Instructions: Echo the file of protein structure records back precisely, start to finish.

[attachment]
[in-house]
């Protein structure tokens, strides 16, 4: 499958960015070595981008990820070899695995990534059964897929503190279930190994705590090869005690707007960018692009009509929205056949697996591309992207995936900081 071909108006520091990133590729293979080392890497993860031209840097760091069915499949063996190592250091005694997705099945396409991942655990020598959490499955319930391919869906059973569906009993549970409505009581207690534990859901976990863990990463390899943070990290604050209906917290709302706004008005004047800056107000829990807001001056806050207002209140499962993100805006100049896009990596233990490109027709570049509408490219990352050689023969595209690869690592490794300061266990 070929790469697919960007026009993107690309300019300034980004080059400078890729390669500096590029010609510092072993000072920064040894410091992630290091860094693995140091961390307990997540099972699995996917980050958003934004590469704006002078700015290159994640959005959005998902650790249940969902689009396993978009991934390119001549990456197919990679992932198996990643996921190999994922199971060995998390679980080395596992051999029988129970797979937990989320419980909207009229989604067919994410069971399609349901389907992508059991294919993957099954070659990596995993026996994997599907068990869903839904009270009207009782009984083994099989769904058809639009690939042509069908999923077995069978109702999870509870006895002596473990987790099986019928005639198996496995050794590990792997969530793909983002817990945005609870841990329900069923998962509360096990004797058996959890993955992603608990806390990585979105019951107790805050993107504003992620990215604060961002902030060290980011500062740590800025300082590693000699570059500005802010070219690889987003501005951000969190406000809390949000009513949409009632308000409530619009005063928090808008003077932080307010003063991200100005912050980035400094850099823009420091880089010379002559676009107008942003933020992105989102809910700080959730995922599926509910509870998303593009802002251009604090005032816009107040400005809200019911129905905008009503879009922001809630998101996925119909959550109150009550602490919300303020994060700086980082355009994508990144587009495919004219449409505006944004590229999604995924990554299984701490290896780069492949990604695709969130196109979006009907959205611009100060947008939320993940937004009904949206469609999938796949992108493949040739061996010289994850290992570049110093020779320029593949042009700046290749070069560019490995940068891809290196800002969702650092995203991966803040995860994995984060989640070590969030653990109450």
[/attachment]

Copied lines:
[in-house]
């Protein structure tokens, strides 16, 4: 499958960015070595981008990820070899695995990534059964897929503190279930190994705590090869005690707007960018692009009509929205056949697996591309992207995936900081 071909108006520091990133590729293979080392890497993860031209840097760091069915499949063996190592250091005694997705099945396409991942655990020598959490499955319930391919869906059973569906009993549970409505009581207690534990859901976990863990990463390899943070990290604050209906917290709302706004008005004047800056107000829990807001001056806050207002209140499962993100805006100049896009990596233990490109027709570049509408490219990352050689023969595209690869690592490794300061266990 070929790469697919960007026009993107690309300019300034980004080059400078890729390669500096590029010609510092072993000072920064040894410091992630290091860094693995140091961390307990997540099972699995996917980050958003934004590469704006002078700015290159994640959005959005998902650790249940969902689009396993978009991934390119001549990456197919990679992932198996990643996921190999994922199971060995998390679980080395596992051999029988129970797979937990989320419980909207009229989604067919994410069971399609349901389907992508059991294919993957099954070659990596995993026996994997599907068990869903839904009270009207009782009984083994099989769904058809639009690939042509069908999923077995069978109702999870509870006895002596473990987790099986019928005639198996496995050794590990792997969530793909983002817990945005609870841990329900069923998962509360096990004797058996959890993955992603608990806390990585979105019951107790805050993107504003992620990215604060961002902030060290980011500062740590800025300082590693000699570059500005802010070219690889987003501005951000969190406000809390949000009513949409009632308000409530619009005063928090808008003077932080307010003063991200100005912050980035400094850099823009420091880089010379002559676009107008942003933020992105989102809910700080959730995922599926509910509870998303593009802002251009604090005032816009107040400005809200019911129905905008009503879009922001809630998101996925119909959550109150009550602490919300303020994060700086980082355009994508990144587009495919004219449409505006944004590229999604995924990554299984701490290896780069492949990604695709969130196109979006009907959205611009100060947008939320993940937004009904949206469609999938796949992108493949040739061996010289994850290992570049110093020779320029593949042009700046290749070069560019490995940068891809290196800002969702650092995203991966803040995860994995984060989640070590969030653990109450």